On the south side of Bath, high above the home of Bath City Football Club, Twerton Park, is an area of land the size of thirty odd football pitches. It’s a place that has been farmed since farming began and still retains its old field names.
Bath City Farm is celebrating its twentieth year in 2015. The biggest city farm in the South West of England this special place has amazing views across the cityscape and a wealth of stories about the lives of people that have been connected with it in the last two decades.
Home to much loved farm animals including Gloucester Old Spot pigs, Shetland Ponies and Soay Sheep, the farm has been doing its bit to connect a generation of Bathonians with farming.
The city farm movement in the UK is in my opinion one of the unsung heroes of the farming and environment movement. Through passionate staff and committed volunteers they have been doing amazing things around the story of food and the way that farming operates. For many of the 80% of people that live in towns and cities a city farm is their only link with the food that makes its way on to people’s plates.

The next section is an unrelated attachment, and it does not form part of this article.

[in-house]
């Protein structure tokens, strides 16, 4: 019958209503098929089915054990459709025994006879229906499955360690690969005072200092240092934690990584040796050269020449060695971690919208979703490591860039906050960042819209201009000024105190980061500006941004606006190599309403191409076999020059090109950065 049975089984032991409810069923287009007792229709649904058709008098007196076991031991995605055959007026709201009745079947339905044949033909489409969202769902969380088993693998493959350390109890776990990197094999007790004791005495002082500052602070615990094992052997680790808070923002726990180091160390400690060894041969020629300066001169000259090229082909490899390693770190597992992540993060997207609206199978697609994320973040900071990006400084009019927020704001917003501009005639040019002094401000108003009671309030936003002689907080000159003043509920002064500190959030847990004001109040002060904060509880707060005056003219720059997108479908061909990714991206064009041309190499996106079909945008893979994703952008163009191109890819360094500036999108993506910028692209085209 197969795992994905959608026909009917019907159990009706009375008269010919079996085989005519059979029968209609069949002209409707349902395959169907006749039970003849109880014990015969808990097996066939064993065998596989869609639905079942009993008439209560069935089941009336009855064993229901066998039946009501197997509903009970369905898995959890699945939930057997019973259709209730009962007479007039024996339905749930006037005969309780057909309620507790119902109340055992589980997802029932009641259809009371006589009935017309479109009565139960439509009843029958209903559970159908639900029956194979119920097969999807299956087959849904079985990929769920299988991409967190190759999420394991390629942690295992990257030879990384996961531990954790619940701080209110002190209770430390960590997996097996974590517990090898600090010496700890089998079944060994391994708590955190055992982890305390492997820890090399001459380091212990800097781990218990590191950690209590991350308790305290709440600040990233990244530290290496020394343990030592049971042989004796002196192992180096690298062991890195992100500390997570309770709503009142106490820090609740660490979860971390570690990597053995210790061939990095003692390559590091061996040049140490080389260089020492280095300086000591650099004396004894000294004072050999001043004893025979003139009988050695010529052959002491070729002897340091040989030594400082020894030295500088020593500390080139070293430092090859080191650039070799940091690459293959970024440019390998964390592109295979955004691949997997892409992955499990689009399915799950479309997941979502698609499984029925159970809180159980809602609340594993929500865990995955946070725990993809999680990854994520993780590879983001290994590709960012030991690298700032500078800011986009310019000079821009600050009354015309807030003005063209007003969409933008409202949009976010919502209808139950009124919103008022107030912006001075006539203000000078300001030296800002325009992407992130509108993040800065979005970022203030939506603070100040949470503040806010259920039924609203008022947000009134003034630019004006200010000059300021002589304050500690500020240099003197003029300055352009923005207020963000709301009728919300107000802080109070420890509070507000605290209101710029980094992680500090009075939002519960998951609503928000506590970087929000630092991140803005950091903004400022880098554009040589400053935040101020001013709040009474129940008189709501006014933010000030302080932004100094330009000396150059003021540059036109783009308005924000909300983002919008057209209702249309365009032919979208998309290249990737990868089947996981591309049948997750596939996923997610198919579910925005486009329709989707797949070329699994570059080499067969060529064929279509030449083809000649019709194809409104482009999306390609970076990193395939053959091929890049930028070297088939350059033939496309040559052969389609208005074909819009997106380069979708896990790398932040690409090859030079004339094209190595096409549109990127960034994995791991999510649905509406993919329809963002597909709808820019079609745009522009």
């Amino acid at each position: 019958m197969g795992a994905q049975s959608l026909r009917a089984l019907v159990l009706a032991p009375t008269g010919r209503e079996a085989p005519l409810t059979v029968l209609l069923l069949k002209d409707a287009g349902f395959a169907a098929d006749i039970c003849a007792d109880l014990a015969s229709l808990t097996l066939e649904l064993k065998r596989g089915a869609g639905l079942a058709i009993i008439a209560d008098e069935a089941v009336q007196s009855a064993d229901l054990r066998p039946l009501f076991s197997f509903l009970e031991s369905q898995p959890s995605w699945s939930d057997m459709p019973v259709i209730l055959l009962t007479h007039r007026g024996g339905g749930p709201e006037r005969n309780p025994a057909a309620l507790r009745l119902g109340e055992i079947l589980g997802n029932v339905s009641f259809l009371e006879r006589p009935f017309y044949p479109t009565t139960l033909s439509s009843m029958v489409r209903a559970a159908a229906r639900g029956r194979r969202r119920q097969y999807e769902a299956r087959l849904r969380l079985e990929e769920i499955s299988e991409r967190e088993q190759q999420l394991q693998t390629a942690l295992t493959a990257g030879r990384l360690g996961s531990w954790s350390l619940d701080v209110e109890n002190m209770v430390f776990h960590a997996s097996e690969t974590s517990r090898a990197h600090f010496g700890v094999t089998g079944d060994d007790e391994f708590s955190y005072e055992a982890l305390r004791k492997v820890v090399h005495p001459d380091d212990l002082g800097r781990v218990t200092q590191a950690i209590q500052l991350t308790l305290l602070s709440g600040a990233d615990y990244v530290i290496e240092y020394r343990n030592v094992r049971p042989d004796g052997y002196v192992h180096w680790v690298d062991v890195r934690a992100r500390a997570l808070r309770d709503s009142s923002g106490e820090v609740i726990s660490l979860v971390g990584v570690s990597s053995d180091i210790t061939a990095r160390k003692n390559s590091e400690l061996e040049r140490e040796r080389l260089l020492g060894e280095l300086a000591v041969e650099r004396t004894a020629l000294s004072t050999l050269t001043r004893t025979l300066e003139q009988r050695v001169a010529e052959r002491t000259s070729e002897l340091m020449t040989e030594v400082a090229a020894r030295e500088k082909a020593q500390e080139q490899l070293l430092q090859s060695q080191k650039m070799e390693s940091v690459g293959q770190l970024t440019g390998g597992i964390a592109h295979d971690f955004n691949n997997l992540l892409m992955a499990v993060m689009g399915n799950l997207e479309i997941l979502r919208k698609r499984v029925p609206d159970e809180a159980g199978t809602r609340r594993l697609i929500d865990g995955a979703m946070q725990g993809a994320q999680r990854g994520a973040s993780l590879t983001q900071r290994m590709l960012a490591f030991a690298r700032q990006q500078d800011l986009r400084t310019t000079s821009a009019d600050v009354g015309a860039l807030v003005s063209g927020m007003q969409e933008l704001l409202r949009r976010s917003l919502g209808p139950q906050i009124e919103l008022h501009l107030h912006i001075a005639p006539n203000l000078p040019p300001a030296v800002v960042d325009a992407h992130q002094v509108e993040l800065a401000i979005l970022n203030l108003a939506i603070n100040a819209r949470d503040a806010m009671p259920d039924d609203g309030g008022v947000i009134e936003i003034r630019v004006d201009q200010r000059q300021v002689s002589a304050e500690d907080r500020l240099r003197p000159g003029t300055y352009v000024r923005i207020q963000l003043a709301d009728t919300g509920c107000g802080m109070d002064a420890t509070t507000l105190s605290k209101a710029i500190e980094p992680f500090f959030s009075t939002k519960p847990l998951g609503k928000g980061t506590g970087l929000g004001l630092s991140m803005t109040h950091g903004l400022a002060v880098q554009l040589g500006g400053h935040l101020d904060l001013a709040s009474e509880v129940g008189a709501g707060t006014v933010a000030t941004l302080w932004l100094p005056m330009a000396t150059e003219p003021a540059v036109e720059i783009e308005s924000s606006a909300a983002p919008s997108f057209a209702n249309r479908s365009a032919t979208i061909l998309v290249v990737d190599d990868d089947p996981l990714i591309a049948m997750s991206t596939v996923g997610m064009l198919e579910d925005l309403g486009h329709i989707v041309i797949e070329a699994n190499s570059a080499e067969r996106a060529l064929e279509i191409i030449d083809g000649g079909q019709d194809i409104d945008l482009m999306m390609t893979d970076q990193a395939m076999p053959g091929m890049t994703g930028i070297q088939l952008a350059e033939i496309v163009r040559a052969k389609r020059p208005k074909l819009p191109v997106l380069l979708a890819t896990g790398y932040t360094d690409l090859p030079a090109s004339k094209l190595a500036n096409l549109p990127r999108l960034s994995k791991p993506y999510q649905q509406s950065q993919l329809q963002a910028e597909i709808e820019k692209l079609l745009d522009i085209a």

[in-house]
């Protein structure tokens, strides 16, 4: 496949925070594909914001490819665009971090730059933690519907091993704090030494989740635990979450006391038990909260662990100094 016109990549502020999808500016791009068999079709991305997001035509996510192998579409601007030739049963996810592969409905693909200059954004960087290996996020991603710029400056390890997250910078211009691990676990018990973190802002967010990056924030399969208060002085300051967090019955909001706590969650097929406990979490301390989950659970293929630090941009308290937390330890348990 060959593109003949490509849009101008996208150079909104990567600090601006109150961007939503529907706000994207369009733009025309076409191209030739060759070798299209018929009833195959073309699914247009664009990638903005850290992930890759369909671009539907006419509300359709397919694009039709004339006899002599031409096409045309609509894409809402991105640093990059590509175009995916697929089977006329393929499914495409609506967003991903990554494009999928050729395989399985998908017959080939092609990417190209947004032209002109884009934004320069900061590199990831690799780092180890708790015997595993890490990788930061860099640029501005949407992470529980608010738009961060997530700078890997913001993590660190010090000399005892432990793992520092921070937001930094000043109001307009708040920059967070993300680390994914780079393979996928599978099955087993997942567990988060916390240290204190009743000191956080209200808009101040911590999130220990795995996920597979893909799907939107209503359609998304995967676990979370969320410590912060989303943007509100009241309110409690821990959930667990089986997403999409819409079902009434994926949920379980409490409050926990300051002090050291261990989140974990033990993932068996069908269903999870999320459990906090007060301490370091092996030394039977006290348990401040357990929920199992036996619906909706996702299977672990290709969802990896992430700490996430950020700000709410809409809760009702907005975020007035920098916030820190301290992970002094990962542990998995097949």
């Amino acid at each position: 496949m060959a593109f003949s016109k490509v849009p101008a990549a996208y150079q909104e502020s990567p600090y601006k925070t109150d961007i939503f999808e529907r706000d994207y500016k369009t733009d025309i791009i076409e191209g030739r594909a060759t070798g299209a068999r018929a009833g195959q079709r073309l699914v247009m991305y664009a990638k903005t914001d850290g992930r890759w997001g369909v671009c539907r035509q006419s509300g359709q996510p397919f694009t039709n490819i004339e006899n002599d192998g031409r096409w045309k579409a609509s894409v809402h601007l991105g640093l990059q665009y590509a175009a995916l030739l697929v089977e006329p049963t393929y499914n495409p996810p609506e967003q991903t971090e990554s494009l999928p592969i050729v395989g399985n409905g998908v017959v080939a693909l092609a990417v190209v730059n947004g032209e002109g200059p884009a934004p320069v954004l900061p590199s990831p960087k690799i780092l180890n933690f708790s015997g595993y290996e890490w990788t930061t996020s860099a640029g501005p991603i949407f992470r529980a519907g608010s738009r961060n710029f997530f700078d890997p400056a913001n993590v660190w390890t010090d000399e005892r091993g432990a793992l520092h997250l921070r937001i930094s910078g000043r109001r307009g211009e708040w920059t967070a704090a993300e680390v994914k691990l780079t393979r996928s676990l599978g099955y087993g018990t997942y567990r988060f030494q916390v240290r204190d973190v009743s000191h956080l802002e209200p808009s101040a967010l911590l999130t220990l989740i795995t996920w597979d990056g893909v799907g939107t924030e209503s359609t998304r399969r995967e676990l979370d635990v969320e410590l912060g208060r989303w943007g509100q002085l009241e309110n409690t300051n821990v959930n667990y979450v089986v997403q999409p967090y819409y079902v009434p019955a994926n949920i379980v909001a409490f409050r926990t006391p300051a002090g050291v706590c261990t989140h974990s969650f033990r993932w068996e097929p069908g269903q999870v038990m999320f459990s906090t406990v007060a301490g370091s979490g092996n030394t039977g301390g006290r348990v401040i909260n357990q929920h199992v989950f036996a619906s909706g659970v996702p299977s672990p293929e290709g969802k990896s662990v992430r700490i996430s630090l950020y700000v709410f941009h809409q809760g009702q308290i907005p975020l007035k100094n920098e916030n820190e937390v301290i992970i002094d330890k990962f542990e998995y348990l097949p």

I’ve had the fortune to spend quite a few days in the last three years volunteering at Bath City Farm and I have just become one of the trustees at the farm.
I take my kids to the farm too quite a bit – they love the animals, naturally, and the nature trail too. The dedication of the team at the farm is so inspiring; helping people at difficult stages in their life and giving people a sense of hope.
They also run loads of events for the local community from hedge planting days to the must-visit apple day in the autumn.
City farms serve a kind of dual role – part visitor attraction, creating rich experiences for people, and also fulfilling a deep social purpose. The story of the city farm in Bath reflects this – working with the long term unemployed, supporting people with mental health issues and giving kids access to the animals.
The biggest selling point for me about Bath City Farm is the combination of farming and nature. Its size means that it’s a brilliant home for wildlife: with copses, a beech avenue, gnarled old trees, hedgerows, steep hills and a lovely pond. This diversity of habitat in such a short area is enough to whet the appetite of any nature-lover.